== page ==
75 years ago, September 16, 1937
• Ransom Minkler, speaking before the Aberdeen Kiwanis Club in Hotel Morck yesterday, reviewed the life and career of John Tornow. From a memory still vivid after 25 years, Minkler described the apprehension and horror that grasped the countryside when Tornow became an outlaw. He described in detail the initial murders and the eventual death of the Wynooche wildman.
Minkler owned a ranch on the upper Satsop River at the time. Having one of the few telephones in the district and almost the only automobile, his place was a focus for the feverish hunt that finally ended Tornow’s life.
• A new press used in the manufacture of Super-Harbord, Harbor Plywood Corporation product, will be operating within 30 days and will double the present capacity of the plant, John Long, manager, said yesterday.
The press is of German make and arrived via ship and rail yesterday. The press contains 16 hot plates which are applied to 16 panels of plywood with 2,500,000 pounds pressure.
• Striking a virtual bonanza between Grays Harbor and the mouth of the Columbia River, four trolling vessels operating out of Westport yesterday landed 50,000 pounds of tuna, largest single Harbor haul of the year.
The four cargoes, all by Fishermen’s Cooperative boats, sold at a flat seven-cent price at Westport, the high boat, the Heron, landing 15,500 pounds for which she was paid $1,085.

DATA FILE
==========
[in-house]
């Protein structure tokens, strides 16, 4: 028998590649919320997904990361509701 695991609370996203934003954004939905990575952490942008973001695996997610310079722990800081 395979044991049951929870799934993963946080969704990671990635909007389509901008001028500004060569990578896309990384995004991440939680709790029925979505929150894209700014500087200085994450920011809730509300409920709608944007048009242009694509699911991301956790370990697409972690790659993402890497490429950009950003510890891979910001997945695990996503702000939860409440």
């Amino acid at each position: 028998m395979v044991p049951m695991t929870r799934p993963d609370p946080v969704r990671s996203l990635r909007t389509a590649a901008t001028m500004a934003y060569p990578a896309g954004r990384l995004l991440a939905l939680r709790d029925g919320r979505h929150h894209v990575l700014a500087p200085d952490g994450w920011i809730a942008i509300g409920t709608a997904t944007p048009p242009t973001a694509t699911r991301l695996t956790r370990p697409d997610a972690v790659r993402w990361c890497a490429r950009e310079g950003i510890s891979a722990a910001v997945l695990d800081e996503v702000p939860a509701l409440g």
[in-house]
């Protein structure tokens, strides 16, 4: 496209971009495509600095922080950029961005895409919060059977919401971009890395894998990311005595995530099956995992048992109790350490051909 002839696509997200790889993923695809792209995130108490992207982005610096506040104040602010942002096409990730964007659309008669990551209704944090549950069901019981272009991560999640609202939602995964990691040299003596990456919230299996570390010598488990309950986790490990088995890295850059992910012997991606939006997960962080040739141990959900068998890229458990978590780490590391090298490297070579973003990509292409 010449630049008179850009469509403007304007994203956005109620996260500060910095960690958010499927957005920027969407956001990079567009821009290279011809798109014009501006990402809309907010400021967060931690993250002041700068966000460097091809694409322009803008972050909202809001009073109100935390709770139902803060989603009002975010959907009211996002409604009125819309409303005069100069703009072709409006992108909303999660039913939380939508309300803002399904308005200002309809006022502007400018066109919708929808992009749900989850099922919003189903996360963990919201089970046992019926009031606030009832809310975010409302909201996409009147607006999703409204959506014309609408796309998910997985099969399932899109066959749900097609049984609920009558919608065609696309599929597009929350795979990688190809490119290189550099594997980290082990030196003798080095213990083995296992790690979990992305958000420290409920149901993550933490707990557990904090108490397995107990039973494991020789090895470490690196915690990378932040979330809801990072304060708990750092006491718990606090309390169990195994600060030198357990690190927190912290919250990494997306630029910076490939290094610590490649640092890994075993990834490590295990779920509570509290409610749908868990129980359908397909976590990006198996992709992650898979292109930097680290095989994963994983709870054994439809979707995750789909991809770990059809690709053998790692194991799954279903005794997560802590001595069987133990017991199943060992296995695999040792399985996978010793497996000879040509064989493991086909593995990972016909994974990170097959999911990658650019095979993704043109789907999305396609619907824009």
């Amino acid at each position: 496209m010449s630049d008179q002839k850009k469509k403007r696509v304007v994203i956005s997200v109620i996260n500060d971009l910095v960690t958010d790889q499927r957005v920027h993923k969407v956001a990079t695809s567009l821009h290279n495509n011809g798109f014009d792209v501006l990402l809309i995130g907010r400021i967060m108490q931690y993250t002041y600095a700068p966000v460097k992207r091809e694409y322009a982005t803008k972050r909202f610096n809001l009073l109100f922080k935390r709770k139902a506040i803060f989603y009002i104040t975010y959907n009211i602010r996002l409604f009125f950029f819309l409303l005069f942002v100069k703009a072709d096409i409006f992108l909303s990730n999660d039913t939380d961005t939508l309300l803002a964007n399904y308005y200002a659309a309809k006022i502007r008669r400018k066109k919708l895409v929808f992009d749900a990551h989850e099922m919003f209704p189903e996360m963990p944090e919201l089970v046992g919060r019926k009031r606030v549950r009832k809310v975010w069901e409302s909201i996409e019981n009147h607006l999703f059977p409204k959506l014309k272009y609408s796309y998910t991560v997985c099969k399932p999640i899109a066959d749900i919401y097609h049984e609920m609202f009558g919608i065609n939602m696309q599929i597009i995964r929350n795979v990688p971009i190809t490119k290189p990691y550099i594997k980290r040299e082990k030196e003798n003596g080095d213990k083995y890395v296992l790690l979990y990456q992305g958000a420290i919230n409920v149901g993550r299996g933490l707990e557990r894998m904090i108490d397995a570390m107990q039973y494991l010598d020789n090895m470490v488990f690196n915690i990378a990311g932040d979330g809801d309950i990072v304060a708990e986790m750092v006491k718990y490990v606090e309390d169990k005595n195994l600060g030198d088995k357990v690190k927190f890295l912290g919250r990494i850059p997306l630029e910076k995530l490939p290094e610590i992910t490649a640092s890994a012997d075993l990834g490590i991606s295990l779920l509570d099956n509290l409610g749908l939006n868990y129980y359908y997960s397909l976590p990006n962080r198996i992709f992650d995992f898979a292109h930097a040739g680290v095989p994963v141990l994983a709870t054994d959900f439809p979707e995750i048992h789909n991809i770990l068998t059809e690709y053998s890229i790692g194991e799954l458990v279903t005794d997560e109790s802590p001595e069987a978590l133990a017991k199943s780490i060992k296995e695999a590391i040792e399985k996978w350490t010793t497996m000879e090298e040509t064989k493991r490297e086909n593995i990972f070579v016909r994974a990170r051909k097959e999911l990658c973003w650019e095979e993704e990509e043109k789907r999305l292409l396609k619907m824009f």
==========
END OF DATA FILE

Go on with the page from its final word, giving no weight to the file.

50 years ago, September 16, 1962
Sunday, no newspaper published
25 years ago, September 16, 1987
• The wreckage of a small plane discovered near Copalis Beach last Friday is an aircraft that disappeared in September 1963, Coroner John Bebich said this morning.
Coroner’s records show that a plane carrying four persons and a dog disappeared Sept. 2, 1963, soon after taking off from Copalis Beach. The wreckage was discovered six weeks later and the remains removed.
Bebich said he talked Tuesday to the only surviving member of the family that perished in the 1963 airplane crash. The family had been at the beach that September day when a storm began to threaten. Fearing the storm would get worse they decided to fly out early. In those days the beach was a designated landing strip. The plane disappeared and wasn’t discovered until November when the bodies were removed.
• Julie Cowan and Tricia Larson did double duty as setters and spikers as the Bobcats downed Hoquiam, in a non-league volleyball opener for both teams Tuesday night at Hoquiam Square Garden.
Compiled by Karen Barkstrom from the archives of The Daily World.